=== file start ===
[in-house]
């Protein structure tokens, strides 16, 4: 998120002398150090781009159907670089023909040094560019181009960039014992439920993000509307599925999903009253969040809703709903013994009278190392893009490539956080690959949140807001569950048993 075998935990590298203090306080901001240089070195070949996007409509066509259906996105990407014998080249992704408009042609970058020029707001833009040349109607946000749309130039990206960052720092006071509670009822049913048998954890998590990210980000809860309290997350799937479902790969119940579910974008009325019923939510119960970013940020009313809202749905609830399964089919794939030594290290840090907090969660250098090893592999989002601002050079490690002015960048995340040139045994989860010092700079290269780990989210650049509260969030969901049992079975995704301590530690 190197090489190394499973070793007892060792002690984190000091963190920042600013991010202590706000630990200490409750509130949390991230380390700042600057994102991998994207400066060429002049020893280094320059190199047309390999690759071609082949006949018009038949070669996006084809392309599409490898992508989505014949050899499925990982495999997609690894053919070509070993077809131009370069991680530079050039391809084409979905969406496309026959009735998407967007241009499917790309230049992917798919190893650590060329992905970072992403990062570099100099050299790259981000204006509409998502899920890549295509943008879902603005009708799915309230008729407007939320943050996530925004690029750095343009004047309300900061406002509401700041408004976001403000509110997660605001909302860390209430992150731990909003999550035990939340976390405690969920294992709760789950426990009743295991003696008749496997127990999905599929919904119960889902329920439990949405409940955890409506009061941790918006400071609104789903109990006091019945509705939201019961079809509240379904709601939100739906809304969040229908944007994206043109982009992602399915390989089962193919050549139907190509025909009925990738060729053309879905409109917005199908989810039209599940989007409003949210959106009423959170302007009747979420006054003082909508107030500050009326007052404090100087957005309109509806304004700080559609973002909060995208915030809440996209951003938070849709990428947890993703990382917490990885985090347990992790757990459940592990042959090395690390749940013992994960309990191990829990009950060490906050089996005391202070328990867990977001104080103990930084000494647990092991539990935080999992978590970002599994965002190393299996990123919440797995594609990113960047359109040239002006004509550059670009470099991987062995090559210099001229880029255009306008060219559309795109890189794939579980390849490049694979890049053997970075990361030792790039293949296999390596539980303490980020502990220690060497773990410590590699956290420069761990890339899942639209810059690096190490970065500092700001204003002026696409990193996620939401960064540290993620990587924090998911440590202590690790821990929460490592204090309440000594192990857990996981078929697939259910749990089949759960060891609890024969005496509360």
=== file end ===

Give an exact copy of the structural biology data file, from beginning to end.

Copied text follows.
[in-house]
């Protein structure tokens, strides 16, 4: 998120002398150090781009159907670089023909040094560019181009960039014992439920993000509307599925999903009253969040809703709903013994009278190392893009490539956080690959949140807001569950048993 075998935990590298203090306080901001240089070195070949996007409509066509259906996105990407014998080249992704408009042609970058020029707001833009040349109607946000749309130039990206960052720092006071509670009822049913048998954890998590990210980000809860309290997350799937479902790969119940579910974008009325019923939510119960970013940020009313809202749905609830399964089919794939030594290290840090907090969660250098090893592999989002601002050079490690002015960048995340040139045994989860010092700079290269780990989210650049509260969030969901049992079975995704301590530690 190197090489190394499973070793007892060792002690984190000091963190920042600013991010202590706000630990200490409750509130949390991230380390700042600057994102991998994207400066060429002049020893280094320059190199047309390999690759071609082949006949018009038949070669996006084809392309599409490898992508989505014949050899499925990982495999997609690894053919070509070993077809131009370069991680530079050039391809084409979905969406496309026959009735998407967007241009499917790309230049992917798919190893650590060329992905970072992403990062570099100099050299790259981000204006509409998502899920890549295509943008879902603005009708799915309230008729407007939320943050996530925004690029750095343009004047309300900061406002509401700041408004976001403000509110997660605001909302860390209430992150731990909003999550035990939340976390405690969920294992709760789950426990009743295991003696008749496997127990999905599929919904119960889902329920439990949405409940955890409506009061941790918006400071609104789903109990006091019945509705939201019961079809509240379904709601939100739906809304969040229908944007994206043109982009992602399915390989089962193919050549139907190509025909009925990738060729053309879905409109917005199908989810039209599940989007409003949210959106009423959170302007009747979420006054003082909508107030500050009326007052404090100087957005309109509806304004700080559609973002909060995208915030809440996209951003938070849709990428947890993703990382917490990885985090347990992790757990459940592990042959090395690390749940013992994960309990191990829990009950060490906050089996005391202070328990867990977001104080103990930084000494647990092991539990935080999992978590970002599994965002190393299996990123919440797995594609990113960047359109040239002006004509550059670009470099991987062995090559210099001229880029255009306008060219559309795109890189794939579980390849490049694979890049053997970075990361030792790039293949296999390596539980303490980020502990220690060497773990410590590699956290420069761990890339899942639209810059690096190490970065500092700001204003002026696409990193996620939401960064540290993620990587924090998911440590202590690790821990929460490592204090309440000594192990857990996981078929697939259910749990089949759960060891609890024969005496509360």